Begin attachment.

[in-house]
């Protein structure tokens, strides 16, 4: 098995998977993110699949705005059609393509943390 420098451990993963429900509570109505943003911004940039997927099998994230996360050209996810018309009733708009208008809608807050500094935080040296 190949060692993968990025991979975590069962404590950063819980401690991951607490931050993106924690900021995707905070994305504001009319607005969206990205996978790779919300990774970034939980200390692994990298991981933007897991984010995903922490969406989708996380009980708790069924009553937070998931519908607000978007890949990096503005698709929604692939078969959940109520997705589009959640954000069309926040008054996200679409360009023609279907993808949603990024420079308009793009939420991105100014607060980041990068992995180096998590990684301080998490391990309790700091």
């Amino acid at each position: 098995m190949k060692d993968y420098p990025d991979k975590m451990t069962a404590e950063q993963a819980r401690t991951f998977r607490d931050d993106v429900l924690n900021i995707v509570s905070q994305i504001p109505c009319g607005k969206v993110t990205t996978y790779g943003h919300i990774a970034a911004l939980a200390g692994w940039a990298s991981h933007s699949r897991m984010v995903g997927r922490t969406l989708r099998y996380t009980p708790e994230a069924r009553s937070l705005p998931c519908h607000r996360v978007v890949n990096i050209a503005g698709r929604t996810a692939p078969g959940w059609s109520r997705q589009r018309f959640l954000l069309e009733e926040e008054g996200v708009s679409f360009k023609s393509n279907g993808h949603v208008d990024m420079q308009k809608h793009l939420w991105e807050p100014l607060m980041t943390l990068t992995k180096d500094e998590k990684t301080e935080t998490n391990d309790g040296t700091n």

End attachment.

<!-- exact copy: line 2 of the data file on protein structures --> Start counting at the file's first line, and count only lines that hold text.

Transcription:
């Protein structure tokens, strides 16, 4: 098995998977993110699949705005059609393509943390 420098451990993963429900509570109505943003911004940039997927099998994230996360050209996810018309009733708009208008809608807050500094935080040296 190949060692993968990025991979975590069962404590950063819980401690991951607490931050993106924690900021995707905070994305504001009319607005969206990205996978790779919300990774970034939980200390692994990298991981933007897991984010995903922490969406989708996380009980708790069924009553937070998931519908607000978007890949990096503005698709929604692939078969959940109520997705589009959640954000069309926040008054996200679409360009023609279907993808949603990024420079308009793009939420991105100014607060980041990068992995180096998590990684301080998490391990309790700091």